Defiant Helicopter Hiding in the Trees Is Something We Should Get Used To

Boeing Sikorsky SB-1 Defiant hiding in the trees 11 photos
Photo: Boeing
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Come the next decade, the U.S. military will have a brand new attack helicopter to play around with. More than a decade ago, America created something called the Future Vertical Lift program, which should result in a machine named Future Long-Range Assault Aircraft (FLRAA) taking to the skies over the world battlefields.
The SB-1 Defiant is the entry in this program being cooked up by the combined powers of Sikorsky and Boeing. We’ve talked about it here on autoevolution before, as it’s not every day we get to witness the birth of a beast that might shape the world for years to come.

The last time we talked about it was in August last year, when we learned about the helicopter’s lifting capabilities. This week, Boeing updated us on the progress by saying the helo nailed “confined area landings and low-level flight operations.”

According to the data made public, the helicopter that may become the replacement for the Army’s long-lived Black Hawk (there’s another candidate in the pipeline, Bell’s V-280 Valor) proved itself by flying at 236 knots (272 mph/438 kph) in level flight, then “reducing thrust on the propulsor to rapidly decelerate as we approached the confined, and unimproved, landing zone.”

“This type of level body deceleration allowed us to maintain situational awareness and view the landing zone throughout the approach and landing without the typical nose-up helicopter deceleration,” said in a statement Bill Fell, the helicopter’s chief flight test pilot.

“This confined area was extremely tight, requiring us to delay descent until nearly over the landing spot, followed by a near-vertical drop. We landed Defiant precisely on the objective with little effort as we descended into this narrow hole while maintaining clearance on all sides.”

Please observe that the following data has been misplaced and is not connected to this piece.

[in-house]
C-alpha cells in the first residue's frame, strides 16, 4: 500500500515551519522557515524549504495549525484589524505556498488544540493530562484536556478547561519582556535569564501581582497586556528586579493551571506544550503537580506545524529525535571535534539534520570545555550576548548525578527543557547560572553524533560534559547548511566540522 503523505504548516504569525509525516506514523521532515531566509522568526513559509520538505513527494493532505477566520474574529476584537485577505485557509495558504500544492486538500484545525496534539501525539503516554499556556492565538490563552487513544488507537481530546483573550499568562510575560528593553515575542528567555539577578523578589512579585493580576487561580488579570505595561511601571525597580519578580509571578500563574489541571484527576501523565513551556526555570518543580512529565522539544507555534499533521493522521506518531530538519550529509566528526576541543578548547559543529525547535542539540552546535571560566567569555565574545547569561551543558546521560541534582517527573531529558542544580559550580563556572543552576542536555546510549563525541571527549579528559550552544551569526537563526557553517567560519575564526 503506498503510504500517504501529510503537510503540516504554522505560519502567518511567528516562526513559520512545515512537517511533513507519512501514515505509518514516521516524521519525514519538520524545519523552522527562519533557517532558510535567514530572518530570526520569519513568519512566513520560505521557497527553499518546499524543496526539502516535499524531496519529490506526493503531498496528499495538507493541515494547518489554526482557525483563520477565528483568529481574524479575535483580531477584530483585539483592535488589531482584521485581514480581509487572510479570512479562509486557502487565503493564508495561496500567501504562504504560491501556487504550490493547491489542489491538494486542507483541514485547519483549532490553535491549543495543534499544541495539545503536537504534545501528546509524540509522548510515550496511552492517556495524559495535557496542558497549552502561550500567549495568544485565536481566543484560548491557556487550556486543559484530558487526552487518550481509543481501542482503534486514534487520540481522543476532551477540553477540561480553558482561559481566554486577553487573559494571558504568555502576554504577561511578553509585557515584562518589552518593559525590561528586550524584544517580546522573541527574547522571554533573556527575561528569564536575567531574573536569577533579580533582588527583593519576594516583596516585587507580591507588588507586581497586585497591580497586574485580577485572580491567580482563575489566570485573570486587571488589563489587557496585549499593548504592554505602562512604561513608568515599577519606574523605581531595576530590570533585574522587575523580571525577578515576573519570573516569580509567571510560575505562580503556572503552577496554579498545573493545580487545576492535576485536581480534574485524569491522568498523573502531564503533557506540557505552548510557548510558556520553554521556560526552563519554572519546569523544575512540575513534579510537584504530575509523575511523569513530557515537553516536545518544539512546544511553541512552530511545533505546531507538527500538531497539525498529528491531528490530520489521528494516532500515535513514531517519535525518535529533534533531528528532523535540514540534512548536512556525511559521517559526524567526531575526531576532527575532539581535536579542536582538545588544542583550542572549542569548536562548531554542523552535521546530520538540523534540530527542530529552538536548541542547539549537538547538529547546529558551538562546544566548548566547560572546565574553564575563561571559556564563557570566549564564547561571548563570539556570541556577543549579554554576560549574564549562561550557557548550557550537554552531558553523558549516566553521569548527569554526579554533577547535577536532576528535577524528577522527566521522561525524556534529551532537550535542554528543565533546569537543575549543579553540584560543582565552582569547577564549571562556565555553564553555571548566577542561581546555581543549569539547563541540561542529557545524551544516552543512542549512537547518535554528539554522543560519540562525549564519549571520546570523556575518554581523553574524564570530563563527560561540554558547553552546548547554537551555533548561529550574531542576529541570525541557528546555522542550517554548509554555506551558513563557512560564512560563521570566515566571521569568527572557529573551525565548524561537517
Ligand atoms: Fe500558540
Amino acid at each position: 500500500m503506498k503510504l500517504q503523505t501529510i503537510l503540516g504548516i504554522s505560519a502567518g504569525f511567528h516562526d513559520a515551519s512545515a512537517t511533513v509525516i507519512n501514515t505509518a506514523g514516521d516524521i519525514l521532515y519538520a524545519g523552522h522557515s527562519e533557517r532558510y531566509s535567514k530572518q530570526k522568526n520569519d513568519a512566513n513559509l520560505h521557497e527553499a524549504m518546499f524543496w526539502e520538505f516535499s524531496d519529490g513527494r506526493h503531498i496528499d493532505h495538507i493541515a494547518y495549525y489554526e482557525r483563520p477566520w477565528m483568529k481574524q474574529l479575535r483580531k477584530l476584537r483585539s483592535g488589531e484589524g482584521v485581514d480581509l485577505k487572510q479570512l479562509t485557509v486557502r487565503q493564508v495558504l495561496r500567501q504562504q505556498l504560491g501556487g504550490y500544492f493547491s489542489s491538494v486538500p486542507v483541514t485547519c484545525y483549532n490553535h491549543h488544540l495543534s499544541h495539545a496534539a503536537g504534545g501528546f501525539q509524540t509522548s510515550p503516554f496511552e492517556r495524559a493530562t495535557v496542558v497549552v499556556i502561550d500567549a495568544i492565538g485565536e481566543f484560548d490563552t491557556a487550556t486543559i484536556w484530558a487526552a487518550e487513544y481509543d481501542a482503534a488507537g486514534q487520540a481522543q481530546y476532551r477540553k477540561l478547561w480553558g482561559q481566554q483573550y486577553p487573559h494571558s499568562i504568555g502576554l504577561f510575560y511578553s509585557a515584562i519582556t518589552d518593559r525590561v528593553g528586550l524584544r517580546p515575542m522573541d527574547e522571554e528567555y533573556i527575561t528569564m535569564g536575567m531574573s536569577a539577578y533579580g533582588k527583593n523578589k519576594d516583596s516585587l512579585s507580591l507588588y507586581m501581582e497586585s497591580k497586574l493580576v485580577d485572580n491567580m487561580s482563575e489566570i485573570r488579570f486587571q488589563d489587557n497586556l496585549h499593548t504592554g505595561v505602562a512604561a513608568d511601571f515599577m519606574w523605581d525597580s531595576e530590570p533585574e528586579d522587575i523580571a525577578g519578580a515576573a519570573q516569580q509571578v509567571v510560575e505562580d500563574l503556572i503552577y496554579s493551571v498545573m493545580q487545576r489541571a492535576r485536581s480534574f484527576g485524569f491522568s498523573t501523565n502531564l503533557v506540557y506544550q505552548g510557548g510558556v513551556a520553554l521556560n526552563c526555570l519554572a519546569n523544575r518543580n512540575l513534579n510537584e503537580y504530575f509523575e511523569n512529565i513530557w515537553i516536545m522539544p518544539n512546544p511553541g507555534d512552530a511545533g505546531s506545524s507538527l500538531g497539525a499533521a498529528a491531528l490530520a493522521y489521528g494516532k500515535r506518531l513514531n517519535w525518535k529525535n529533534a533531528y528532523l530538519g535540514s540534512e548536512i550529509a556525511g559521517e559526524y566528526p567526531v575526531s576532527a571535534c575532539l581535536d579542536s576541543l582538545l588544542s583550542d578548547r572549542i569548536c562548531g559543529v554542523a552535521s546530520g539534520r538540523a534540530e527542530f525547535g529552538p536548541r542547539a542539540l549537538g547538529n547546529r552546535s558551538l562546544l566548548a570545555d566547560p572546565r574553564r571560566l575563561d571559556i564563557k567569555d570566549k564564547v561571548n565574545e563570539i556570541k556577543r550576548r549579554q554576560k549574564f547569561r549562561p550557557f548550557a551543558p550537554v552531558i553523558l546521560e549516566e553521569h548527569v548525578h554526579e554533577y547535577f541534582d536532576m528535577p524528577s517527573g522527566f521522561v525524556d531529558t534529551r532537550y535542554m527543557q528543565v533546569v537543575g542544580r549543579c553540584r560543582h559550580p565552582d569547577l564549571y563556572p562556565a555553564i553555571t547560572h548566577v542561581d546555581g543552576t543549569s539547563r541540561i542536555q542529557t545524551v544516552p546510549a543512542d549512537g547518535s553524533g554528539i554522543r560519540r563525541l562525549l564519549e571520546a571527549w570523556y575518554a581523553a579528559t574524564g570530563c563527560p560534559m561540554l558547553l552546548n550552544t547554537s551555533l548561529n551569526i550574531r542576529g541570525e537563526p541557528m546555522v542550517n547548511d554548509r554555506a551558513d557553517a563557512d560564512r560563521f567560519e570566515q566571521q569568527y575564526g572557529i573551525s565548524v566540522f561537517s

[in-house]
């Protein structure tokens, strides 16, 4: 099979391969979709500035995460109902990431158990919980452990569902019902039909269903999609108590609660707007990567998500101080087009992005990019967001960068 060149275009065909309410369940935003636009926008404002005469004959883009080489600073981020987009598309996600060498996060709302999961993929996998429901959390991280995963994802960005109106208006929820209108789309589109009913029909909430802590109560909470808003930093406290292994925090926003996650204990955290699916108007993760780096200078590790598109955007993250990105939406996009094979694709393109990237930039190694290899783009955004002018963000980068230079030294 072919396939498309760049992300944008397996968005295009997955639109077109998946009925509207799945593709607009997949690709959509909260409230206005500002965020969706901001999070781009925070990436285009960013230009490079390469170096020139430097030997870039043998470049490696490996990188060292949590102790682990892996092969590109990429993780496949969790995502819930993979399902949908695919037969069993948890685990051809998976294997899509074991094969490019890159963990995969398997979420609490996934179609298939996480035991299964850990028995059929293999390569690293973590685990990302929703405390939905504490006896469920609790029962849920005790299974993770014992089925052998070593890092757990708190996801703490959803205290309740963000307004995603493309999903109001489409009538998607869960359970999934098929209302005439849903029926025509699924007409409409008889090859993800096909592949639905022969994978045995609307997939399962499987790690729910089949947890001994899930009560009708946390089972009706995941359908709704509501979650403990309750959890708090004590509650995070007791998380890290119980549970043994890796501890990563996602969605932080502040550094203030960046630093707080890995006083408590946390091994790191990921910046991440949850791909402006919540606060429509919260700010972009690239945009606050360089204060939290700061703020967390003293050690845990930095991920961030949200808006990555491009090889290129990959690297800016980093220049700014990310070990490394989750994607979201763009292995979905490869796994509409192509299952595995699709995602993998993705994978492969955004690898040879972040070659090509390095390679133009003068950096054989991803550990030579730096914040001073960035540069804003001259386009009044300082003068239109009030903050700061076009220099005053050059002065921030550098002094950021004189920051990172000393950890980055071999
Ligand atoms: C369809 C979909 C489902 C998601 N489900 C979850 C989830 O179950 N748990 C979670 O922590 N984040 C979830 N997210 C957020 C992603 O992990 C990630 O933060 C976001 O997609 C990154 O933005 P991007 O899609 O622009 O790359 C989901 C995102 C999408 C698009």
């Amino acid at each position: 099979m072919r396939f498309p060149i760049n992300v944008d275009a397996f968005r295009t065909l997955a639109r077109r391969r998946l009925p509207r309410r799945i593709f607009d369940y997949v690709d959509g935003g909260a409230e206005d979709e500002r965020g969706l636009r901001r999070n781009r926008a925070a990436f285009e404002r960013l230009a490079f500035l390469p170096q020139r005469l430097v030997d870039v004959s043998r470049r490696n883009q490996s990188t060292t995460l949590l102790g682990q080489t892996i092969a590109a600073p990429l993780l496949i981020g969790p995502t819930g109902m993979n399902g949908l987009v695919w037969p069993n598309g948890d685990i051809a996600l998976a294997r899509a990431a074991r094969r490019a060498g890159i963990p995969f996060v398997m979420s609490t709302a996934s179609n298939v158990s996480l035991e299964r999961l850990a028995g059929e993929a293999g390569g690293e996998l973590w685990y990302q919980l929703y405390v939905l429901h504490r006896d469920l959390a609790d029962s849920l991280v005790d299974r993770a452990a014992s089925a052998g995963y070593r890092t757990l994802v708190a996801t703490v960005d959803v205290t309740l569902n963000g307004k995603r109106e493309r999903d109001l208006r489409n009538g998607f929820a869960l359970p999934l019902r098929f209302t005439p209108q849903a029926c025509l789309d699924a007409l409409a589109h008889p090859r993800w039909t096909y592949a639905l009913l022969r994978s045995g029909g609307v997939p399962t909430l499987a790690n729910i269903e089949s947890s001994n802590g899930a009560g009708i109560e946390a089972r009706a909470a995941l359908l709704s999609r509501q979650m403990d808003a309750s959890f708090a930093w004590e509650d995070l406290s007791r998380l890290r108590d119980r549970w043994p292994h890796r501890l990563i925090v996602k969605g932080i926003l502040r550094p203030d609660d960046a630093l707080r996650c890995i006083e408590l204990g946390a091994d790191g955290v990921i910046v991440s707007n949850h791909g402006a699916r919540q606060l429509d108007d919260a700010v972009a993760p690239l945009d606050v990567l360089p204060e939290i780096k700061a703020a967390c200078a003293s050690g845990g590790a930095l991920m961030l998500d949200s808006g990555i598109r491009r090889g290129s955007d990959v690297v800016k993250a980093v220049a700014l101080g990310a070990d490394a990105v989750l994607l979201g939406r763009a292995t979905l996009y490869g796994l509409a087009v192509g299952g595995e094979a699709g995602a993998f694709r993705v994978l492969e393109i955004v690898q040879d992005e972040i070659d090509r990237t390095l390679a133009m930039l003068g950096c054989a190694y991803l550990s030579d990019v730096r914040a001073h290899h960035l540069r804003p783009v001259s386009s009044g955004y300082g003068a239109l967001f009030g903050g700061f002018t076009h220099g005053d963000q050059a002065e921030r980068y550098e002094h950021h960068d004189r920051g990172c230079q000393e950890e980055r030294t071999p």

During previous tests, the Defiant proved it can easily navigate 60-degree (and greater) banked turns, and lift a 5,300-pound (2.4 tons) Guided Multiple Launch Rocket System external load. And as you can see in the video below, it can lurk in low-level flight in the trees, stalking its prey.

The Defiant is slightly different from a conventional helicopter in terms of design. It has no tail rotor in the conventional sense, but comes with counter-rotating blades fitted on top and a vertical propeller at the rear.

It is operated via fly-by-wire controls, making it ideal for low-level rapid flying, and its targeted top speed of 245 knots (282 mph/454 kph) should make it “the fastest assault helicopter in history.”

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About the author: Daniel Patrascu
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Daniel loves writing (or so he claims), and he uses this skill to offer readers a "behind the scenes" look at the automotive industry. He also enjoys talking about space exploration and robots, because in his view the only way forward for humanity is away from this planet, in metal bodies.
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